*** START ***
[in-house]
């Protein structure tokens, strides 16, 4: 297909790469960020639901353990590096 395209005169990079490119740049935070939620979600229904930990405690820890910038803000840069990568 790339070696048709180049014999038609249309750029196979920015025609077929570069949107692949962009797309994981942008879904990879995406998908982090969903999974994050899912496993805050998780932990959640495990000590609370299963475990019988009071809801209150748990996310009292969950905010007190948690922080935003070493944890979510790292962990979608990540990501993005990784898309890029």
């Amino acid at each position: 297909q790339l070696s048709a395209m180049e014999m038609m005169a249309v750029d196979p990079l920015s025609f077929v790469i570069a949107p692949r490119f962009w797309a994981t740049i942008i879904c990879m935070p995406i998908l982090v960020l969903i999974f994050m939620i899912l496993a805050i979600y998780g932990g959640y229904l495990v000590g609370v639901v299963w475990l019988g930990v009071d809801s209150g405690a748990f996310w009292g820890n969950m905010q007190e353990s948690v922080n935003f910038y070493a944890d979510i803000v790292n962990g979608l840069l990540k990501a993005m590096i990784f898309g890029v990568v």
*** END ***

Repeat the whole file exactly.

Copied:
[in-house]
């Protein structure tokens, strides 16, 4: 297909790469960020639901353990590096 395209005169990079490119740049935070939620979600229904930990405690820890910038803000840069990568 790339070696048709180049014999038609249309750029196979920015025609077929570069949107692949962009797309994981942008879904990879995406998908982090969903999974994050899912496993805050998780932990959640495990000590609370299963475990019988009071809801209150748990996310009292969950905010007190948690922080935003070493944890979510790292962990979608990540990501993005990784898309890029």
């Amino acid at each position: 297909q790339l070696s048709a395209m180049e014999m038609m005169a249309v750029d196979p990079l920015s025609f077929v790469i570069a949107p692949r490119f962009w797309a994981t740049i942008i879904c990879m935070p995406i998908l982090v960020l969903i999974f994050m939620i899912l496993a805050i979600y998780g932990g959640y229904l495990v000590g609370v639901v299963w475990l019988g930990v009071d809801s209150g405690a748990f996310w009292g820890n969950m905010q007190e353990s948690v922080n935003f910038y070493a944890d979510i803000v790292n962990g979608l840069l990540k990501a993005m590096i990784f898309g890029v990568v």